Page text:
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Inequalities in accessing hip joint replacement for people in need

P.C. Milner, J.N. Payne, R.C. Stanfield, P.A. Lewis, C. Jennison, C. Saul
DOI: http://dx.doi.org/10.1093/eurpub/14.1.58 58-62 First published online: 1 March 2004

Abstract

Objectives: To quantify the effects of rurality and socio-economic disadvantage on prior evidence of need for total hip joint replacement and use of health services after adjusting for age and gender. Design: Self-completion validated questionnaire mailed directly to subjects. Settings: Geographical areas covered by Wiltshire and Sheffield Health Authorities in England. Participants: Random stratified sample of 15,000 aged 65 years and over taken from the central age-sex registers. Main outcome measure: Prior need for hip joint replacement surgery and whether general practice and hospital services were being used as assessed by the questionnaire. Results: The response rate was 78% after three mailings. Prevalence of need for total hip replacement in the over 64s was 3.4% (95% confidence interval is 3.0% to 3.8%) and in those without co-morbidity 5.4% (95% confidence interval is 4.8% to 6.0%). There were inequalities demonstrated due to age, geography, and deprivation, but not rurality in accessing general practice and hospital services. People who were poor had more need. Older people in need were less likely to be accessing health services. Conclusions: There is an important unmet need for hip joint replacement in older people with marked inequalities in levels of need and use of services. The use of numbers of people waiting as a performance indicator is perverse for this procedure. We have urgently to expand orthopaedic services and the training of orthopaedic surgeons in England.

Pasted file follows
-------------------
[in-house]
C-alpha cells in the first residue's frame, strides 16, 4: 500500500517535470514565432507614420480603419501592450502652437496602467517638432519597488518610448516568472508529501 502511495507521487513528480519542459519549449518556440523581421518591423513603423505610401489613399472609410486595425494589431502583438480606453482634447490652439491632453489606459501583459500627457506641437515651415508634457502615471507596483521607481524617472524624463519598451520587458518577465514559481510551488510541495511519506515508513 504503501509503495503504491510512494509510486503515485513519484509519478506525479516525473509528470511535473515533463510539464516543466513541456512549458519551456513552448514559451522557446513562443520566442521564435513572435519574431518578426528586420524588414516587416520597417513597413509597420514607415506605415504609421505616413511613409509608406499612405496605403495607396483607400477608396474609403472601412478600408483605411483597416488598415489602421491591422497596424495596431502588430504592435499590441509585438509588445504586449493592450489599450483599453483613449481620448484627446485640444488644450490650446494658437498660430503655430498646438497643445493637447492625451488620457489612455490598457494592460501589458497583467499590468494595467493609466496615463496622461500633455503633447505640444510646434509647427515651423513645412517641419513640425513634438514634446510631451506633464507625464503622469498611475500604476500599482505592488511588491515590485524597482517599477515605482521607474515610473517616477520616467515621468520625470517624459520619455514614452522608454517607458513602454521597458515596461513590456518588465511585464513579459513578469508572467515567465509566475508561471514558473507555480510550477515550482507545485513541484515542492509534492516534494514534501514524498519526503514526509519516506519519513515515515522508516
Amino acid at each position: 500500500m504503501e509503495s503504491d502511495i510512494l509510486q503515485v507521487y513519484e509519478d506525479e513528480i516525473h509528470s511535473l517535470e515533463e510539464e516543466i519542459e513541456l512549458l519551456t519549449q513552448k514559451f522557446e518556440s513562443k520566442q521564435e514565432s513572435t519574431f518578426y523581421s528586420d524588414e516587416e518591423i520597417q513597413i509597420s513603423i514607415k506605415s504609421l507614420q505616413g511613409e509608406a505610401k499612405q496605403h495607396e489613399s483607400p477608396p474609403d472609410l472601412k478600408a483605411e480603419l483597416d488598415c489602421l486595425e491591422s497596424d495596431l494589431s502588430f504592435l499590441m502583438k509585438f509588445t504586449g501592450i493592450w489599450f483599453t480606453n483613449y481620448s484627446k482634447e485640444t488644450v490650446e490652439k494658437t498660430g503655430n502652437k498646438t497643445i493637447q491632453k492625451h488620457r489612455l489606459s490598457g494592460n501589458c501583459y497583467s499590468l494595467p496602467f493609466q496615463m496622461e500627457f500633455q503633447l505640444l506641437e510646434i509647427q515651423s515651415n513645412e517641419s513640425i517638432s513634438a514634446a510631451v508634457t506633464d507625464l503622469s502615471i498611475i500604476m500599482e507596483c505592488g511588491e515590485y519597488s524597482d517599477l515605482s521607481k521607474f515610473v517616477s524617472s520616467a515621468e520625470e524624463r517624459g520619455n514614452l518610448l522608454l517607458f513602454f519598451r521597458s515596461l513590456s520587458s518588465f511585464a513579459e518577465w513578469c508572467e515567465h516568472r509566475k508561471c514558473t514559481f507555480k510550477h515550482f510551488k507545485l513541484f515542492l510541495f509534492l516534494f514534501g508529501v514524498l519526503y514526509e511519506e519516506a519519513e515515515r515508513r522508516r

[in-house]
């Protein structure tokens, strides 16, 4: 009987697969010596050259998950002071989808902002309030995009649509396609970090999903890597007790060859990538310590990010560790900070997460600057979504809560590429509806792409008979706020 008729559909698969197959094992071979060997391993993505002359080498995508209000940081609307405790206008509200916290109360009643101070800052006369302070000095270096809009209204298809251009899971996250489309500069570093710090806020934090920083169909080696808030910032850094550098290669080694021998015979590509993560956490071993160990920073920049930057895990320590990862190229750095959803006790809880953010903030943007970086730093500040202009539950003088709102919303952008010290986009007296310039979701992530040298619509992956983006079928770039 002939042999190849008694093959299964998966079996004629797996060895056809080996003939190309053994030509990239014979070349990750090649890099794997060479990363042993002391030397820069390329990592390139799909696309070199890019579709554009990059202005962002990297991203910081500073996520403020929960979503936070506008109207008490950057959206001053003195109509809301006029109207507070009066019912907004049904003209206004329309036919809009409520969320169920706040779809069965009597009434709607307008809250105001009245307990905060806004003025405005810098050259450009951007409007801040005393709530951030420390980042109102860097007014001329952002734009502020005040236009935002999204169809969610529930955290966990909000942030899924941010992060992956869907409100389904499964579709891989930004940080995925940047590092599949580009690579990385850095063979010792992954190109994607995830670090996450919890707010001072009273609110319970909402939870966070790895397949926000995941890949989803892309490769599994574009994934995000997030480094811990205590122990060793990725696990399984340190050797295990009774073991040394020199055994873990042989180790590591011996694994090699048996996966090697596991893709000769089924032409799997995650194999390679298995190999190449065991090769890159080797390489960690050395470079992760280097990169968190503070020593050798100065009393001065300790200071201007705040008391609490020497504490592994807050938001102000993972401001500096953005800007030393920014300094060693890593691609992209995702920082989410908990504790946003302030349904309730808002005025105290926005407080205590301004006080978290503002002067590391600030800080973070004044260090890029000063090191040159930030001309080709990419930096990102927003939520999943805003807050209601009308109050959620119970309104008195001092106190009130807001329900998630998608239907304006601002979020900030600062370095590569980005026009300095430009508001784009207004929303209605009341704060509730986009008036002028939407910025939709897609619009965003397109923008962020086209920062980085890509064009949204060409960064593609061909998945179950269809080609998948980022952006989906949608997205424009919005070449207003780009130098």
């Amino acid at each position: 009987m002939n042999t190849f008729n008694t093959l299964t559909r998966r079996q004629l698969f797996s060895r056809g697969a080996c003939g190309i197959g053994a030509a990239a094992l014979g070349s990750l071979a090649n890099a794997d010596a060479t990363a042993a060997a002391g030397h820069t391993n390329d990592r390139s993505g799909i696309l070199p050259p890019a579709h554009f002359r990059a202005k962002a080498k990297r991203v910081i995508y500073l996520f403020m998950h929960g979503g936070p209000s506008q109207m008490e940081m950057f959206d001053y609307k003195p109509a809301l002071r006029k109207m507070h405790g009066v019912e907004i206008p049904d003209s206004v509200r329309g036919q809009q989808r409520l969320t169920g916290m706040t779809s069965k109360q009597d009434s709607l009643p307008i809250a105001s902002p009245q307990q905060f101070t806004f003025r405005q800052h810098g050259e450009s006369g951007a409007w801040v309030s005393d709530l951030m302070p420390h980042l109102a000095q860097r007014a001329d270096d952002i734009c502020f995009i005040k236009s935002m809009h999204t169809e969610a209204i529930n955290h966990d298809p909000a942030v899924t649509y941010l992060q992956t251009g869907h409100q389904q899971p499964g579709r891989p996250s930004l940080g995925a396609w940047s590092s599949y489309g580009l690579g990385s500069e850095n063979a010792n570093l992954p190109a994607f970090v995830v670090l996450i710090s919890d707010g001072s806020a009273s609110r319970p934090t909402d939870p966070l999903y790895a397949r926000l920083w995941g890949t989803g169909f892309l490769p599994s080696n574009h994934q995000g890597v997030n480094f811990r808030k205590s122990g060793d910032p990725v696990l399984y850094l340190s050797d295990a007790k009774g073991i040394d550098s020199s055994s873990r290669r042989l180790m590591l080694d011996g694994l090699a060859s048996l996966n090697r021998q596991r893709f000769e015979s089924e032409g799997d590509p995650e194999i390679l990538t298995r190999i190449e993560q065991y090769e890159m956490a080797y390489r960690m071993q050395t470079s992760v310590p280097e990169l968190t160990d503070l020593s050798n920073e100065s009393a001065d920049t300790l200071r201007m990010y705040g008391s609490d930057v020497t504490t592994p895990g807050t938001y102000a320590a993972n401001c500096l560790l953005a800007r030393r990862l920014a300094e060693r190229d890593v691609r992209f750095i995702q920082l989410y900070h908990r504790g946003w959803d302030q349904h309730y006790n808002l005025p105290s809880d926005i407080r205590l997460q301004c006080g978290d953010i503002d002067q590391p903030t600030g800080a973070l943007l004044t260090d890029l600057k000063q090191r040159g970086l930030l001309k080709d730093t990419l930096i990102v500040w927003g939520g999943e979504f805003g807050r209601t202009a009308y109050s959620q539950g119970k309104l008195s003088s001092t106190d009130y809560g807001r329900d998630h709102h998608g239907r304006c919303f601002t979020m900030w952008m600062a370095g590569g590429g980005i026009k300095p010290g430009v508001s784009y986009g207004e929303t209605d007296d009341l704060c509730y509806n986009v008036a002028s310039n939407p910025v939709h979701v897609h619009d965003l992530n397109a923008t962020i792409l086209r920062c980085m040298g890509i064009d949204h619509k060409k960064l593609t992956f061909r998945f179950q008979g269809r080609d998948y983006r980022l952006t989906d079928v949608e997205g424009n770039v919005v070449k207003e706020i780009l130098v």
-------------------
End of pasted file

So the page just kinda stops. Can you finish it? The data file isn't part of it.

• age, hip replacement, inequalities, poverty, rurality

Received 19 March 2002. Accepted 13 November 2002.